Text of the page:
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BLOG: Why I’ll always read the small print from now on…

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"Always read the small print". I'm sure I'm not the only one who has heard these five words, grinned, nodded, ignored them and signed a contract or document anyway.
BLOG: Why I’ll always read the small print from now on…

It feels like we’re forever signing bits of paper; whether it’s for a mobile phone contract, a car insurance policy, an ISA application, a tenancy agreement – the list just goes on.

But if anything has highlighted to me just how important it is to read the terms and conditions before signing on the dotted the line, it’s the story of the 6,700 buy-to-let customers of the West Bromwich Building Society who were unceremoniously informed this week that their lender was increasing rates on their tracker mortgage.

Yes that’s right, on their tracker mortgage.

West Brom customers aren’t the only ones being penalised. Earlier this year, the Bank of Ireland hiked rates for 13,500 tracker mortgage borrowers.

You may be forgiven for thinking that the whole point of a tracker is repayments only rise and fall when the Bank of England base rate changes. And we all know the Bank rate has been at a record low 0.5% for more than four years.

So, how have lenders got away with it?

Well, apparently the increases are permitted by a specific clause in mortgage contracts, in other words, a ‘get out clause’ in the small print.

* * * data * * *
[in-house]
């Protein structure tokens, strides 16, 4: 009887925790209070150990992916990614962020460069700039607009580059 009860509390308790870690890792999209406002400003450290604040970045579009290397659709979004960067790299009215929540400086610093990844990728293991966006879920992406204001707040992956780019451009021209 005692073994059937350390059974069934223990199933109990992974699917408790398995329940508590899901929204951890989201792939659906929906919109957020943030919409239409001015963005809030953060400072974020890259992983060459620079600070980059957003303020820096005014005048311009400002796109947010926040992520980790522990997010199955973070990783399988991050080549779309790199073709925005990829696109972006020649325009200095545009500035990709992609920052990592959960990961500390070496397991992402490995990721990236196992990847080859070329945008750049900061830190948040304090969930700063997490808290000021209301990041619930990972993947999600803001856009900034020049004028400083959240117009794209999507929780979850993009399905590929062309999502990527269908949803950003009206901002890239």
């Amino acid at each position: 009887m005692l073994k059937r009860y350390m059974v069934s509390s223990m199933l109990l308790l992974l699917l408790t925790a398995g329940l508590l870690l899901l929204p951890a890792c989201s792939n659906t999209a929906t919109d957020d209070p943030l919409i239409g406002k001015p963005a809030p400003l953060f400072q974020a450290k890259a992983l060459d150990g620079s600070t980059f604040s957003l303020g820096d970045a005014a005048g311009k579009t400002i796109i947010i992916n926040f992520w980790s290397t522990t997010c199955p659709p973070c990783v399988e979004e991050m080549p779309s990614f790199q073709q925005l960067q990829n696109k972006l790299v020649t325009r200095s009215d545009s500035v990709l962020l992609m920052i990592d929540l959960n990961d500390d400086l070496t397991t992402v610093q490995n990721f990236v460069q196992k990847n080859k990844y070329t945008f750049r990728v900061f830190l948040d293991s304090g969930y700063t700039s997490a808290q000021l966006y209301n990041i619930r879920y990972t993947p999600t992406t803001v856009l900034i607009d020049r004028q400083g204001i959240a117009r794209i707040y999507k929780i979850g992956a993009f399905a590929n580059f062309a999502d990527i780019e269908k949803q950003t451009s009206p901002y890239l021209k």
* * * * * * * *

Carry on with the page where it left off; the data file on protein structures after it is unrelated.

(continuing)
West Brom said the move was a “reflection of market conditions and the need for us to carry out our business prudently, efficiently and competitively”.

Private letting expert David Lawrenson said other lenders would be watching the situation: “I have seen get out clauses in small print on other mortgages. It goes to show that borrowers should read the small print very carefully,” he said.

He also said the West Brom’s decision raised questions about the way mortgages were marketed on online comparison sites: “If there are lots of get out clauses, should it be included under a lifetime tracker?”

The buy-to-let industry is largely unregulated and the regulators are refusing to help, according to Mark Alexander, who is leading landlords in a class action against the rate rises.

This story clearly has a lot further to run with many discussions down the line between landlords and lenders.

But the important point is this: if you are buying any type of financial product, always read the small print.

And if you’re unsure or unhappy about any of the wording, it’s worth getting professional advice. Having an expert eye glance over a contract could avoid you getting caught out and could save you thousands down the line.

Joanna Faith is editor of Your Money

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